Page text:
Some Myths about Aristotle's Biological Motivation
Aristotle, Biological Motivation, Philosophy, Humanities
Aristotle was the first scientific biologist of whom we have any record. He was the first to amass precise observations concerning animals, their structure and behavior, the first to attempt to systematize the data he had collected, and the first to bring to bear on his data sophisticated theoretical machinery. Aristotle's philosophy contains elements which readily accommodate biological facts. For instance, the theory of sub- stance seems tailor-made to account for biological phenomena, and the concept of final cause is suggestive of functional accounts in biology. Moreover, Aristotle's philosophy is remarkably this-worldly in contrast to the abstract and mathematicized philosophy of his master. It is sig- nificant that Aristotle's father was a physician and may have instructed him in dissection. All of this suggests an obvious hypothesis concerning Aristotle's method: Aristotle's biological interests account for the unique character of his philosophy. The predilections and scientific competence of Aristotle the biologist shape the doctrines and methods of Aristotle the philosopher. I shall call the foregoing claim the thesis of Aristotle's biological motivation, B for short. B seems to bring together Aristotle's scientific activity, his philosophical profile and his biography into a re- markable harmony. The thesis is well entrenched as a pedagogical com- monplace-indeed, a sort of vulgate tradition has grown up around B- and it has able scholarly exponents.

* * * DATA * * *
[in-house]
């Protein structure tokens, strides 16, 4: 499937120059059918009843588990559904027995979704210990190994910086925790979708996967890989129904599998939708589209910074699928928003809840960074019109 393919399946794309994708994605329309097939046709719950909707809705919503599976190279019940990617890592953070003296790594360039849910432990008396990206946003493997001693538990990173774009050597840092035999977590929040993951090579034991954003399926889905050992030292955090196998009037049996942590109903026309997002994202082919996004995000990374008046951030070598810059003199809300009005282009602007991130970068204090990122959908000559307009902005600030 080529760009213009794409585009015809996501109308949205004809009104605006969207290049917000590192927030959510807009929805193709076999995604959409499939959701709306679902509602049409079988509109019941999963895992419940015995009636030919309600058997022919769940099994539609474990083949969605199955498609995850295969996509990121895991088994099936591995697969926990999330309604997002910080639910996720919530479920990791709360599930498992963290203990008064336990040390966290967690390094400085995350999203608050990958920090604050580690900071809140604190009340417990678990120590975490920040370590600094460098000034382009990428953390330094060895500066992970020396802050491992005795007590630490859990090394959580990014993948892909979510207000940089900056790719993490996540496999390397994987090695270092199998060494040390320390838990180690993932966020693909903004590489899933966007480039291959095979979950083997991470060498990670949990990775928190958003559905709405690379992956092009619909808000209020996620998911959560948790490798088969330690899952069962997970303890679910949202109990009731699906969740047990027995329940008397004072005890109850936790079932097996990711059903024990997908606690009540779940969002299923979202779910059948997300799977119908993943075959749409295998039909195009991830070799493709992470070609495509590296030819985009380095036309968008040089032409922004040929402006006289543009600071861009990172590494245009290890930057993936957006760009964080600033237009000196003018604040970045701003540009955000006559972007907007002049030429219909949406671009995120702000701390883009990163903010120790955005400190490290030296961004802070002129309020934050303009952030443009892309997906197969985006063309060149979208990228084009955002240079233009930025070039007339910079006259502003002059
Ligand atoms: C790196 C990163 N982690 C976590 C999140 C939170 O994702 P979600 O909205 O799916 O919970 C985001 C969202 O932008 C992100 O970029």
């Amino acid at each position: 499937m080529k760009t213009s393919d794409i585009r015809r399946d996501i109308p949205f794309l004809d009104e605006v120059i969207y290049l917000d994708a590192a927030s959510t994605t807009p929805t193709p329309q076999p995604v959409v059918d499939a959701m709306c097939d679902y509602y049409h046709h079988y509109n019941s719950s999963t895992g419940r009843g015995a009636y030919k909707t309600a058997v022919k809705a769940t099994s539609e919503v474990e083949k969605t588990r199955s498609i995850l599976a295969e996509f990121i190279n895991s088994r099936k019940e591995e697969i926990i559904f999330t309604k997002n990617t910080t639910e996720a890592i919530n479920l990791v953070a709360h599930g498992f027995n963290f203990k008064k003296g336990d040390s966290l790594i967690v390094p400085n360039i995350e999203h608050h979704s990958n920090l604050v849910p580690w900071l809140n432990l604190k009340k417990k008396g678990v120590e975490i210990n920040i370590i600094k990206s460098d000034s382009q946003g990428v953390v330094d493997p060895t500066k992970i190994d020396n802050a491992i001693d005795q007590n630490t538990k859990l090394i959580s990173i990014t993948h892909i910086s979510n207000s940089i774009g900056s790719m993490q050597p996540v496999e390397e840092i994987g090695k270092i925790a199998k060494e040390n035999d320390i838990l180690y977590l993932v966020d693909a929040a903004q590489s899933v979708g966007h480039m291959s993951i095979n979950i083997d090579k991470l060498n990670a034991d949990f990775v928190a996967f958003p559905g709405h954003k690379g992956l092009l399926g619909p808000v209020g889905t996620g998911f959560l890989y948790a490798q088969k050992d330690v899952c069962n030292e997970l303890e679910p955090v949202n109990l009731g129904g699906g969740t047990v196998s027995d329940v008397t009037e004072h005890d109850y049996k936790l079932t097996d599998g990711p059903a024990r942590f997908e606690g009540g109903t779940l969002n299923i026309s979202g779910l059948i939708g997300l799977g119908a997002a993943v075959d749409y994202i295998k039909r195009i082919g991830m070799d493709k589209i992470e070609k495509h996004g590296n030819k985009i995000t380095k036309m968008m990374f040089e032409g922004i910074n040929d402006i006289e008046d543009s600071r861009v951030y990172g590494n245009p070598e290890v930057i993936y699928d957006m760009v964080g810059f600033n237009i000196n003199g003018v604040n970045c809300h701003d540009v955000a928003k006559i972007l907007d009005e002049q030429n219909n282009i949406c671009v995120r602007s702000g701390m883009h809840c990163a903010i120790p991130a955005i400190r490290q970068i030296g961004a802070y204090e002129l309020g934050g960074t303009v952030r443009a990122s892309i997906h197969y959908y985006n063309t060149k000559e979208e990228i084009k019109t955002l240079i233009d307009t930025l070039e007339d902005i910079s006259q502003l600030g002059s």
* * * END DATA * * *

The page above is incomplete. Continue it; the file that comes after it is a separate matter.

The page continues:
Original Publication Citation
"Some Myths About Aristotle's Biological Motivation,"Journal of the History of Ideas 47 (1986): 529-45.
BYU ScholarsArchive Citation
Graham, Daniel, "Some Myths about Aristotle's Biological Motivation" (1986). Faculty Publications. 3782.
Journal of the History of Ideas